At Manchester United, it has taken Louis van Gaal the longest time at club level to get his much famed philosophy into the veins of the club. Everything at United works in a process now. In fact, one can argue that the spiky press conference after the game on Sunday in which he blasted a reporter for interrupting his response was in irritation at having the thought process of Q & A disrupted. Perhaps the most revealing testament to his determination to stick to the modus operandi of his Philosophy was in drafting Robin van Persie in the U-21s fixture with Leicester City at the King Power Stadium last evening. The Philosophy rises above compatriotism, we learnt.

Juan Mata reports that in the dressing room post Chelsea when the players sought answers from the Dutchmaster as to why they had come up short despite sticking to their instructions, he praised them for sticking to his and now their footballing idea. Indeed, more than anything else, United won more admirers for their performance at the home of the Champions elect. Reducing Chelsea to a Championship looking side trying to sneak a result in the third round of the FA Cup was no mean feat for a side who only 12 months back could not stand toe to toe with Everton.

United are back in the big time. That much we now know. However, being there comes with added responsibilities, the kind that Liverpool could not meet this term. Another transfer window of ins and outs will mean that United will now be held to a higher standard. Come August, United will be required to represent the biggest threat to Chelsea's crown. It will no longer be deemed 'okay' to finish in the top 4. In fact, the fact that we have managed to put up some minute sort of title challenge for all of 1 week this term means that the bar will be so high next year that only the league title will do for United next season.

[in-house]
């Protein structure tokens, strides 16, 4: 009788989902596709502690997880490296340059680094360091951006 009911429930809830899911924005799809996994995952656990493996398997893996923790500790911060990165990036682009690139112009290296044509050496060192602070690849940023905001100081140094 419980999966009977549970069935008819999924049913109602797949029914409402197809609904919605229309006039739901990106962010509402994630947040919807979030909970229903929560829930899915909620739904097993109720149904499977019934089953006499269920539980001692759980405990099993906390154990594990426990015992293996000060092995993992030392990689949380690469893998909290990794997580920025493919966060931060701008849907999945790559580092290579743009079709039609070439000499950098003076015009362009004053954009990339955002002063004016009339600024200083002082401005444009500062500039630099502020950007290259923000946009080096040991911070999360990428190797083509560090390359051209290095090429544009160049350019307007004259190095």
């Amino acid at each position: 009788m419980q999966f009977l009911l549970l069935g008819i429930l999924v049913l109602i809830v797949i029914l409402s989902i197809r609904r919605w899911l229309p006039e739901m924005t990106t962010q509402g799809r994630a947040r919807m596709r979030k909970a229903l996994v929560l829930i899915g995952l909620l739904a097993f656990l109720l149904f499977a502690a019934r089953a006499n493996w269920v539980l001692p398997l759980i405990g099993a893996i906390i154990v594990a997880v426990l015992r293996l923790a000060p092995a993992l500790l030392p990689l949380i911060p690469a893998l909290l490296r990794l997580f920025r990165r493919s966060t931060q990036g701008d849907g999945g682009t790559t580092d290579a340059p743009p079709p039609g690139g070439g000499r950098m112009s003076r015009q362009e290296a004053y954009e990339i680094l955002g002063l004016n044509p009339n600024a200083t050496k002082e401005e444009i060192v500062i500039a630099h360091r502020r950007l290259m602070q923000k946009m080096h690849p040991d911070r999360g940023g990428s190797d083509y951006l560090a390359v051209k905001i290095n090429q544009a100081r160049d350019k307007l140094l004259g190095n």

This is why United have to get the next transfer window right. The squad has various weaknesses but most are negligible, because for instance Antonio Valencia, for all his weaknesses, is rarely mentioned in opposition circles as a weak link when coming up against United whilst Daley Blind possesses enough football intelligence to cover in numerous positions with discipline. With Chris Smalling having come of age under Louis van Gaal, central defence is suddenly not as badly off as it looked mid-season when none of Evans, Jones and Smalling looked capable of doing half a decent job there.

What should concern van Gaal and Ed Woodward by extension is that United do not have a player in their ranks that can replace Michael Carrick. Carrick, being a 30 year old plus is on 1 year contract extensions as part of the club's policy. It means we are way off in getting someone in there to ease the transition of moving away from dependence on Carrick. At the moment, the entire shape and effectiveness of the system seems to depend on his availability. Wayne Rooney cannot keep being asked to do a job at which he is not the best at when nobody is doing the one job at which he is 'fantabulous' at.We also risk compromising the brilliance of Ander Herrera in his position because we do not have a ready made replacement for the slick Geordie. It effectively makes finding a replacement top priority this summer.

Unfortunately for van Gaal, he had already penciled in Kevin Strootman to fill that void next season but his cruciate ligament injury set-back at AS Roma means that United have to look elsewhere. Paul Pogba could be on the market again, but there's a job on Ed Woodward's hands if he is to beat off competition from some of Europe's other giants for the Frenchman. He's certainly one for whom crazy money shall be thrown about this summer.